Velma and Amber, then, both decide to make Tracy a fugitive and tricks her into pushing a police officer and broadcasts the news throughout Baltimore. Tracy finally gets fed up with her and decides to sneak into the protected WYZT building with the help of her friends and family. In the end either Tracey (musical) or Seaweed's sister, Inez (movie) is elected Miss Hairspray, but from this point forward, the ending varies from the musical and the movies.
Broadway musical ending
In the musical, Tracy is forgiven by the governor and becomes the lead dancer in the show, which becomes officially integrated. Velma is then warned that Tracy's popularity has allowed her to become the vice-president of Ultra Glow Hairspray in the product division for people of color, and Velma, wanting to keep this new position, decides to change her stance on African Americans. She and her daughter then happily accept the offer to join Tracy and her friends in the final musical number ("You Can't Stop the Beat").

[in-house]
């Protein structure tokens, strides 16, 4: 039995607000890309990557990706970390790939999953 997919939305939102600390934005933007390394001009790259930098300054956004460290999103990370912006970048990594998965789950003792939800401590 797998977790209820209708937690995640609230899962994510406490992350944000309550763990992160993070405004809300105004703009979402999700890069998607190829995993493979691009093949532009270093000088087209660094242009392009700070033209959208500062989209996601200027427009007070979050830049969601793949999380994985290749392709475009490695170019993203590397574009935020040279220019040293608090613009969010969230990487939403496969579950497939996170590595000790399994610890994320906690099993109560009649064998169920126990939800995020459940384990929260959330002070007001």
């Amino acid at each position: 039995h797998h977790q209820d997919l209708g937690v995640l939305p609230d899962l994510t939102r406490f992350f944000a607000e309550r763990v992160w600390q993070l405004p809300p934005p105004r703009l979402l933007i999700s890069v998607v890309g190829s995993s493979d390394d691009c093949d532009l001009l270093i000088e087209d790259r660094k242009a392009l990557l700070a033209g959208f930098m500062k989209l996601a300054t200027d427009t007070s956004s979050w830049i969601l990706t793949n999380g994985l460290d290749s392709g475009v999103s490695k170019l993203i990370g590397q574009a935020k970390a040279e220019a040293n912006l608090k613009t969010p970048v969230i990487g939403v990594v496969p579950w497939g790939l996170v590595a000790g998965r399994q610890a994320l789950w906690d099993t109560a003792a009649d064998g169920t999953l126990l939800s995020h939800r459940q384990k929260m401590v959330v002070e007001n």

In the 1988 movie, Velma is hospitalized, but also arrested after her plan of hiding a bomb in her bouffant hairdo fails and it detonates prematurely, causing it to land on her daughter's head. She had in her husband in the first movie, but in the stage and the 2007 movie she's widowed. In the 2007 film, while everyone is dancing on the stage, Velma discusses with Amber about switching the votes for her to win the competition, but her confession is recorded by Edna and Wilbur and broadcasted around Baltimore, causing her to be fired on the spot like an imbecility racist broad. According to a deleted scene, as a police officer is about to arrest Seaweed and Tracy, the dancers tell him to lock Velma up instead for incriminating the kids and switching the tally votes. Velma is then arrested after the officer is told (twice) he could lock her up for her imbecility bimboish crimes. Amber is about to protest, but then decides she's so sadly all alone better off without her mother and instead watches the show.